The world is learning more about Cincinnati Bengals quarterback Joe Burrow now that he is in his first Super Bowl.
Aside from being one of the coolest quarterbacks since “Broadway Joe” Namath, Burrow has levels, and all the reports are coming back intriguing.
A glimpse into how Burrow has galvanized his team might stem from a moment where he “won the team over” during an emotional meeting about racial injustice back in the summer of 2020.
I’m glad Joe Burrow is being vocal about racial justice even before his first NFL snap…already doing more then these other white QBs who ppl consider legends…Goddell won’t know what to do with these new young QBs lol black or white
— Tyrell Connor, PhD ✊🏾🙏🏾✊🏾 (@TConnorBhD) August 28, 2020
Defensive tackle D.J. Reader described to ESPN this week how the Cincinnati Bengals held a meeting at team headquarters. The meeting was in the wake of George Floyd’s murder by then-Minneapolis police officer Derek Chauvin.
During the protest movement that galvanized the nation and subsequently the world against racial injustice, Bengals players discussed the severe issues affecting the country in the meeting.
While addressing the team, Burrow told a personal story about racial injustice towards a Black teammate that he witnessed during their high school basketball days in Athens, Ohio.
The world could use more of Tyler Childers and Joe Burrow and a lot less of Tucker Carlson.
White folks, if you are uncomfortable talking about racial and social justice, listen to them. For 2 white 20-something dudes from Appalachia, Tyler Childers and Joe Burrow sure get it.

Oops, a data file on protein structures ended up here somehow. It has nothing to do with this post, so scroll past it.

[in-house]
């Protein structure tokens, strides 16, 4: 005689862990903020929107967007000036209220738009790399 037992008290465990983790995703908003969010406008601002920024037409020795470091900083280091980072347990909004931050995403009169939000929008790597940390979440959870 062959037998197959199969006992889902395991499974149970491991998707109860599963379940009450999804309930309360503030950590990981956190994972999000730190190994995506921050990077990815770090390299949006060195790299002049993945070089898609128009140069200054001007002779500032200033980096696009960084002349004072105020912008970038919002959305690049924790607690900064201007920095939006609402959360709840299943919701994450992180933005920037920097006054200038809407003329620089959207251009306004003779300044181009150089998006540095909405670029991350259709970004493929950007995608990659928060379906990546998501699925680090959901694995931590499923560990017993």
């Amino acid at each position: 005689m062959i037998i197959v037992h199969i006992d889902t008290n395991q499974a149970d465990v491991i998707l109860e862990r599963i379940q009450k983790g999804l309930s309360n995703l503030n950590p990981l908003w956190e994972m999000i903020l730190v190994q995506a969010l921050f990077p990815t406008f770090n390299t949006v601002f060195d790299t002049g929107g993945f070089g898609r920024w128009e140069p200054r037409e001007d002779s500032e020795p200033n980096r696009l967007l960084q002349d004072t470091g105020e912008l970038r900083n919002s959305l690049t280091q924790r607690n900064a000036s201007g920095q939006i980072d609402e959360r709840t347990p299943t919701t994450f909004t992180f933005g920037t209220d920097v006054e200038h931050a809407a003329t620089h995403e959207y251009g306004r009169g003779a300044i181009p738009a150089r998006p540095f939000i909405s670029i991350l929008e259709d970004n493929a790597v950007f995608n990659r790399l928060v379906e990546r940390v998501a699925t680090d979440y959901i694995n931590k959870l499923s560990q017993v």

— Ben Gardner (@BenGardner87) September 18, 2020
Burrow recanted how the fans in the stands were yelling racial slurs at his friend during a game which made him so upset it shook him.
Asking his friend what it felt like after the game, the two of them sat in the back of the team bus, and Burrow made a vow to fight racial injustice for the rest of his life.
“He kind of broke down talking about it,” Reader said to ESPN. “He’s a guy who stood there and he supported his friend as he should because you know it’s not right. As a person, it meant a lot to hear how he stood up for him. [Racism] is not something he’s not just now learning.”
— Tino Bovenzi (@TinoBovenzi) August 29, 2020
Burrow The Leader
Reader saw Burrow’s revelation not only as authentic but as a testament to his leadership. He also felt that it was “good to hear from someone on the opposite side” honestly discuss the struggle during the meeting.
It highlighted Burrow’s intrinsic leadership abilities for Reader.
“He stands on what he says,” Reader continued.
Jim Burrow, the father of Joe, also confirmed the story to ESPN, revealing that Joe told him about what happened to his friend after the game. According to Jim, the incident was “disappointing for all of us” and “heartbreaking.”
Opened His Eyes
“I think it opened his eyes that something like that could happen,” Jim said this week. “For us, just the normal core values we grew up with: Always show respect, treat people with respect no matter who they are, what their background is, and be willing to help others when you can.”
Tonight, Joe Burrow looks to manifest his respect into his first Super Bowl win, and if his impactful words are any indication, his team will show up for him.
Going head-to-head against Matthew Stafford and the Los Angeles Rams, the former Detroit Lions quarterback seeks to cement his legacy in the latter part of his career.
However, with respect Burrow has built, he makes an excellent case for the loyalty it takes to win a Super Bowl.
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